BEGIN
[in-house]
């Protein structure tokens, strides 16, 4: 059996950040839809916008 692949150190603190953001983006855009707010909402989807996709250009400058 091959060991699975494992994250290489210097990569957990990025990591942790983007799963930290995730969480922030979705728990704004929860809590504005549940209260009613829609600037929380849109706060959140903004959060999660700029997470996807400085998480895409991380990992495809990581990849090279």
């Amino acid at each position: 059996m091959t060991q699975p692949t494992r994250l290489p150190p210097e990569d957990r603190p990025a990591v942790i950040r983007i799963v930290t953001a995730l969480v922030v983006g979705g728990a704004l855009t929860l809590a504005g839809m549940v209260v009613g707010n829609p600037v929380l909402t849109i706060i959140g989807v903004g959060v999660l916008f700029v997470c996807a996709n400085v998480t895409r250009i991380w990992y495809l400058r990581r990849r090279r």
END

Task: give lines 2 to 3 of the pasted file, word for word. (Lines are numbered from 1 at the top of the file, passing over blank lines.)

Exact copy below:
């Protein structure tokens, strides 16, 4: 059996950040839809916008 692949150190603190953001983006855009707010909402989807996709250009400058 091959060991699975494992994250290489210097990569957990990025990591942790983007799963930290995730969480922030979705728990704004929860809590504005549940209260009613829609600037929380849109706060959140903004959060999660700029997470996807400085998480895409991380990992495809990581990849090279």
């Amino acid at each position: 059996m091959t060991q699975p692949t494992r994250l290489p150190p210097e990569d957990r603190p990025a990591v942790i950040r983007i799963v930290t953001a995730l969480v922030v983006g979705g728990a704004l855009t929860l809590a504005g839809m549940v209260v009613g707010n829609p600037v929380l909402t849109i706060i959140g989807v903004g959060v999660l916008f700029v997470c996807a996709n400085v998480t895409r250009i991380w990992y495809l400058r990581r990849r090279r």